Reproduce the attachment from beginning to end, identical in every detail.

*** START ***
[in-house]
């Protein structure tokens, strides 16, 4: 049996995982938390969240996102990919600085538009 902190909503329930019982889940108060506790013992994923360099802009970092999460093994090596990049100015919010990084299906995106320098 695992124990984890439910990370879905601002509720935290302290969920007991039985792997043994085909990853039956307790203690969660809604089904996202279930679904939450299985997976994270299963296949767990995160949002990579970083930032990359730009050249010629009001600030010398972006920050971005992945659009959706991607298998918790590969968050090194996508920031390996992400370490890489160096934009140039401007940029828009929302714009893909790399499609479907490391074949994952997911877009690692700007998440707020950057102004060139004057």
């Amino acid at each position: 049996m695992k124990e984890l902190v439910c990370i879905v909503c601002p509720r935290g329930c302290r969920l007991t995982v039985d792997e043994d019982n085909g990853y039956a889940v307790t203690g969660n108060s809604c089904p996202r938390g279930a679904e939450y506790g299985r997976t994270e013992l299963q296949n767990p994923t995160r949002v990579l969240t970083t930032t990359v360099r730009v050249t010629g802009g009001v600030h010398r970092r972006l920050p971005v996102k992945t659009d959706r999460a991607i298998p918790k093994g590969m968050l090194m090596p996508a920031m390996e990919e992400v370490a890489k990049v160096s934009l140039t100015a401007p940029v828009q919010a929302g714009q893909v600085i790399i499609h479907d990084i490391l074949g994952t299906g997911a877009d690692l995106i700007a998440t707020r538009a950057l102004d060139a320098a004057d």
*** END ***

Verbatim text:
[in-house]
């Protein structure tokens, strides 16, 4: 049996995982938390969240996102990919600085538009 902190909503329930019982889940108060506790013992994923360099802009970092999460093994090596990049100015919010990084299906995106320098 695992124990984890439910990370879905601002509720935290302290969920007991039985792997043994085909990853039956307790203690969660809604089904996202279930679904939450299985997976994270299963296949767990995160949002990579970083930032990359730009050249010629009001600030010398972006920050971005992945659009959706991607298998918790590969968050090194996508920031390996992400370490890489160096934009140039401007940029828009929302714009893909790399499609479907490391074949994952997911877009690692700007998440707020950057102004060139004057």
């Amino acid at each position: 049996m695992k124990e984890l902190v439910c990370i879905v909503c601002p509720r935290g329930c302290r969920l007991t995982v039985d792997e043994d019982n085909g990853y039956a889940v307790t203690g969660n108060s809604c089904p996202r938390g279930a679904e939450y506790g299985r997976t994270e013992l299963q296949n767990p994923t995160r949002v990579l969240t970083t930032t990359v360099r730009v050249t010629g802009g009001v600030h010398r970092r972006l920050p971005v996102k992945t659009d959706r999460a991607i298998p918790k093994g590969m968050l090194m090596p996508a920031m390996e990919e992400v370490a890489k990049v160096s934009l140039t100015a401007p940029v828009q919010a929302g714009q893909v600085i790399i499609h479907d990084i490391l074949g994952t299906g997911a877009d690692l995106i700007a998440t707020r538009a950057l102004d060139a320098a004057d």